Beyond Your Backyard: Prairie Conferences

Megan Benage

By Megan Benage

The last week of June was the North American Prairie Conference in Altoona, Iowa.

The conference kicked off with a trip to the Hayden Prairie Preserve. We learned that Hayden prairie is one of the largest Iowa remnants outside of the Loess Hills. It is a beautiful prairie filled with life and yet, I was sad. It is a small space. And I found myself yearning to make it bigger. So that the sedge wrens, dickcissels, viceroys, and clay-colored beetles that we found would always be here. Would never be forced to move onward if this last little stalwart patch of prairie is lost. Everyone deserves to have a home, after all. It will take all of us together to make sure this place, their home, is always so.

Later during the conference we learned that in 1945 an Iowa botany professor, Dr. Ada Hayden, visited the site and made sure the family knew what a special site this was. That same year it became public land. Make no mistake, this special place remained so because of the family that stewarded it through the years, and now diligent wildlife managers have taken over the care of the stewardship watch. It sparked something in me. One person. One interaction. I don’t know what happened on that day in 1945, but I can imagine there were many excited gasps as each new plant was discovered. The sedge wrens and dickcissels watching the excited humans while the walking sticks ambled in the vegetation below, unbothered by the humans deciding their future. After all, walking sticks have important things to do in a day. People and the choices we make matter. There is power in the passion for prairie.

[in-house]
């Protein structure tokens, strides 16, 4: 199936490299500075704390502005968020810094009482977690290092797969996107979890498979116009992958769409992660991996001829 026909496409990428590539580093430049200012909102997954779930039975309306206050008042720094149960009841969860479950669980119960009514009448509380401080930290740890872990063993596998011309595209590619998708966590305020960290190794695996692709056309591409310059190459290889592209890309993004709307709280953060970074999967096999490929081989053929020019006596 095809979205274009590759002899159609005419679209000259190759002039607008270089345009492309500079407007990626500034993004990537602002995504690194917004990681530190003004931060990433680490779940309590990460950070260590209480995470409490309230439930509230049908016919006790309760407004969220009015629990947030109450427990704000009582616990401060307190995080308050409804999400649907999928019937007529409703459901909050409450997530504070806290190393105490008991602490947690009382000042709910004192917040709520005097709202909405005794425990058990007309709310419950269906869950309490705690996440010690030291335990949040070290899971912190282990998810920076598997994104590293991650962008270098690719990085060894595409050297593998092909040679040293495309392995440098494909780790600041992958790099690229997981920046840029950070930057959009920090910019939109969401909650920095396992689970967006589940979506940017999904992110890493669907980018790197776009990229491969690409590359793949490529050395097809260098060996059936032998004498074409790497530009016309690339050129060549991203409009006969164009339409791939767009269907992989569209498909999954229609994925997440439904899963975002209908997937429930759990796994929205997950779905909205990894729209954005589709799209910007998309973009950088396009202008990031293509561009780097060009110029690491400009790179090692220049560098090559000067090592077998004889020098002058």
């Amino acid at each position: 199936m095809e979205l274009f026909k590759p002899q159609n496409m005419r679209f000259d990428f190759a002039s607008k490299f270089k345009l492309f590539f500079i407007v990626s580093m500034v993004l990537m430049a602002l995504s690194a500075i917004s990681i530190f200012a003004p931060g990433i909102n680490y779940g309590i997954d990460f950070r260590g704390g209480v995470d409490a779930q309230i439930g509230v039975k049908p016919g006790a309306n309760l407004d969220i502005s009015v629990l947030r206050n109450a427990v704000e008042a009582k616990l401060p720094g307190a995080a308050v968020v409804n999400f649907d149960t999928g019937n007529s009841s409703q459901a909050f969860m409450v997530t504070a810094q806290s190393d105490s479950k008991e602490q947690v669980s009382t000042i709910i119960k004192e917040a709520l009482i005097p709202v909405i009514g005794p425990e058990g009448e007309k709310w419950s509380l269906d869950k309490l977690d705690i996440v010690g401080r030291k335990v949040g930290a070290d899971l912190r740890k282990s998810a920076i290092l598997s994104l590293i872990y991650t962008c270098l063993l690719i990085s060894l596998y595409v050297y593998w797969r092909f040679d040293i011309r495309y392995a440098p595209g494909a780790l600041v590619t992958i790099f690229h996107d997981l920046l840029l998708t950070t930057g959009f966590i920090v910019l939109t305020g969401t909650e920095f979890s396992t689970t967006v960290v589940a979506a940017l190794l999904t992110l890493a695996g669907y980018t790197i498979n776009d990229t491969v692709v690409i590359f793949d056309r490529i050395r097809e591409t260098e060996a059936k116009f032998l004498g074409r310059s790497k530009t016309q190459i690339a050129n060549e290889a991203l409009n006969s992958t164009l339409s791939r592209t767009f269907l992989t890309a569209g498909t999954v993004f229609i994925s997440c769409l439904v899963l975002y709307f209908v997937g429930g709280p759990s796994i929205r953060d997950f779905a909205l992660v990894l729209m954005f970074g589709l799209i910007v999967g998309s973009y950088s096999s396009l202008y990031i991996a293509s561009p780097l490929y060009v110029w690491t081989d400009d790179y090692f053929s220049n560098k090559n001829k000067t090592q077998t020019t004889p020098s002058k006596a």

One of the keynote speakers, Dr. Laura Jackson with the Tallgrass Prairie Center, said the old adage “if you build it they will come” holds true. And that somehow when we reconstruct prairie, the wildlife that lives there finds it. “And if they’re not giving up, we shouldn’t either.”

In Minnesota, prairie used to cover 1/3 of the state with 18 million acres. Today, we have 250,000 acres of native prairie left.

Prairie is vitally important to all of us. Prairies like wetlands and woods are working together to produce clean air, filter water, and store carbon. The decisions we all make will determine the future. And when you look across a conference room filled to maximum capacity with 600 people representing 27 states and three countries who share a passion for prairie, there is really only one takeaway: hope. Hope that this much energy and passion combined will bring about change and with it a permanent legacy of prairie-for now and for the future ahead.

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